By: Kim Katrin Milan

I was recently featured as part of a list on Cosmopolitan by Raqeul Reichard of ‘23 Inspiring Tattoos Every Latina Feminist Will Love’ and one of the verticals (the suggested articles on the side of the screen) was an article whose headline read ‘Women with Tattoos Are Seen as Sluttier Than Women Without’.

I have been practicing a kind of mindfulness when I read about bigoted perspectives that people have. But no matter how many terms I have heard these kinds of misogynist thoughts, I am always surprised.

There is a fine line between between dispelling the act of stereotyping and discrimination and distancing ourselves from women who are ‘slutty’ in appearance on a full or part time basis.

I grew up with a best friend whose mother was a dancer, and eventually grew into circles of community where women were strippers or sex workers or bartenders. These women were bad ass and already seasoned at negotiating the judgmental ways that people regarded them. They have and do wear tattoos well and I have much respect for them.

Tattoos & Piercings originally were an African & Indigenous practice that we were shamed for.  Face tattoos and stretching ears that were celebrated rights of passages as well as aesthetic choices in many communities were among the many reasons that we were stigmatized as ‘barbaric, uncivilized and savages’ by incoming colonial settlers.

African Scarification tattoo sista ink magazine

As enslaved people, we no longer had the choice to mark our bodies and were often punished for practicing our own culture. Plantations evolved into corporations and they ended up in positions of holding employment & access to resources.  Our aesthetic choices are in many cases determined by our ability to participate most successfully in capitalism- to make money. As people who are already marginalized economically, there is an additional weight to the stigma of tattoos that is intrinsically tied to respectability politics. In the French colonies, it was called ‘assimile’ and in others ‘assimilado’ and today some call it respectable. The promise is that if you look like a ‘good person’ then good things will happen to you. There is a standard that we are meant to assimilate into created and imposed by people whose privilege insulates them from being accountable for all the white collar criminal activity that continues to widen the gap between the cash rich & poor. And despite how many times we are shot in suits, racially profiled in hijabs, or sexually assaulted as children in our own homes, this idea persists.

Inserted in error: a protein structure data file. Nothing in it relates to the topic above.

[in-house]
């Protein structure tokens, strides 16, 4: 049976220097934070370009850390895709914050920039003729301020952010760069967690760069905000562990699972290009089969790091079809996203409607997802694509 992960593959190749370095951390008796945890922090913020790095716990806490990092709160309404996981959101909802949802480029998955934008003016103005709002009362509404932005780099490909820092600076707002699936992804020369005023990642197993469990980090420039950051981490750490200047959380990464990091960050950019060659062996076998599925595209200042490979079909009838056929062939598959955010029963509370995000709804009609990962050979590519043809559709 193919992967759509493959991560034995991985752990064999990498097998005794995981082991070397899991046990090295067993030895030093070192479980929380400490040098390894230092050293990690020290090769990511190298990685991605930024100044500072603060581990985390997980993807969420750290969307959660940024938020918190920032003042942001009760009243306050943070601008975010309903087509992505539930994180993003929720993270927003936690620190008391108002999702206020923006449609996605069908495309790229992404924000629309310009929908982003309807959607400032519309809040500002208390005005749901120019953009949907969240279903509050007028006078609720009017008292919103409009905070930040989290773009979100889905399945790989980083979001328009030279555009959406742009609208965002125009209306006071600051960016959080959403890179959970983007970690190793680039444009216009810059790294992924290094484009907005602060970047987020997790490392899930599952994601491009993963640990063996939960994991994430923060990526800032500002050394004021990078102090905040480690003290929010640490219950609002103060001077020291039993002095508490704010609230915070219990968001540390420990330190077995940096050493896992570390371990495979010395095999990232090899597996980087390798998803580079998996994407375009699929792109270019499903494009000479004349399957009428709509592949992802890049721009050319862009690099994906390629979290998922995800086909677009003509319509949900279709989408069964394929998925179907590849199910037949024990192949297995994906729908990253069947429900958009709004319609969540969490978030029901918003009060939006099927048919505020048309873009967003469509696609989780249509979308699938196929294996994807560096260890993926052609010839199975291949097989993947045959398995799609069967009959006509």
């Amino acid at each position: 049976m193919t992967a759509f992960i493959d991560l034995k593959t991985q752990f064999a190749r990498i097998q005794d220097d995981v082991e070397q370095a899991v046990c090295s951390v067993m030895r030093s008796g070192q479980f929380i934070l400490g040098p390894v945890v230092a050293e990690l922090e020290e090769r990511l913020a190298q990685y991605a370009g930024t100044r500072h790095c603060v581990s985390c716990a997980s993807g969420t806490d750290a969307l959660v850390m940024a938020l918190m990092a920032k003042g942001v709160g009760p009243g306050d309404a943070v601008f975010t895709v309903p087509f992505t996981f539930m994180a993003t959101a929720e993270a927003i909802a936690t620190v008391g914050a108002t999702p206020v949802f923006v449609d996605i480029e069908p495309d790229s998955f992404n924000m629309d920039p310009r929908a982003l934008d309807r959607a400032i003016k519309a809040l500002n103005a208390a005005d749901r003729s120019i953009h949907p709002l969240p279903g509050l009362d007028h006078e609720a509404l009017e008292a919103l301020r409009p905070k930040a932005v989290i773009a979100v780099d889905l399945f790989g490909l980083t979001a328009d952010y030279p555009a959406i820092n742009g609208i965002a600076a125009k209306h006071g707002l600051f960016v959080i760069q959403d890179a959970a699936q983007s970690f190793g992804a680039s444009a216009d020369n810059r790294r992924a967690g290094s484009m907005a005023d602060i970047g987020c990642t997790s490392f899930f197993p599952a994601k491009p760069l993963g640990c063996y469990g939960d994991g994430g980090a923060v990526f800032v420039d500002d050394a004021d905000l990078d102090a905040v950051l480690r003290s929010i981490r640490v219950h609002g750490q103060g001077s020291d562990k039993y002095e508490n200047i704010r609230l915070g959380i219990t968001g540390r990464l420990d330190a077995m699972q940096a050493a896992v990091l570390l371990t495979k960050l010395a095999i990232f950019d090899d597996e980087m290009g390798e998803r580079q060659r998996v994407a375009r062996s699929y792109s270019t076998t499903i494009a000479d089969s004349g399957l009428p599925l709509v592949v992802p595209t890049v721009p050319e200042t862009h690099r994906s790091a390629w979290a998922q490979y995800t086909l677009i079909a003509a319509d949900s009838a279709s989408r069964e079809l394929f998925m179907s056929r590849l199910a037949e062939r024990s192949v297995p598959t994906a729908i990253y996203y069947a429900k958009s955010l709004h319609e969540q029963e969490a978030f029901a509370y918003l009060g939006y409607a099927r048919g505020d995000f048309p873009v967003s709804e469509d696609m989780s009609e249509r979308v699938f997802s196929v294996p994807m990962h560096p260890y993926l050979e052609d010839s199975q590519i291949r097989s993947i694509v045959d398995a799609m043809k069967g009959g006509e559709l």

My biggest problem with this parable is that it teaches abusers to violate women who look like ‘sluts namely because they have been told that they will get away with it as no one believes them already. That it is this kind of justification and victim blaming that trains us all to disrespect the sexuality and autonomy of women.

The way that I work to challenge this in my own life is by affirming women to create themselves in their own image. When I see a woman old, young, Trans*, cis who are feeling themselves I celebrate them, whether it be with a compliment or a smile. When I observe laws that are trying to limit a woman’s right to be covered or expose themselves I object to both stridently.

We have a choice to discriminate against each other. We all are prejudiced about people and are often crueler than we think. My attitude in regard to someone’s choice of adornment is ‘If you like it, then I love it.’

I love being an inked women. I always thought they were glamorous, regal and powerful. I like looking Queer, cunty, wild and free. I am not looking to benefit from this exclusive idea of what respectable looks like, I am hoping to open it up so we are all able to extend more respect to all people on the basis of their character.

No saints, no sluts, just women with bad ass ink.

Take pictures, look at yourself in the mirror. Explore the range of motion in your body. Touch yourself everywhere. Give yourself hugs and personal massages. Take big full breaths and watch your belly rise and fall. Do things with your body that you were told were vulgar, frail or inappropriate. In your quiet solitude, give yourself total non-judgmental freedom, and notice how the revolution begins.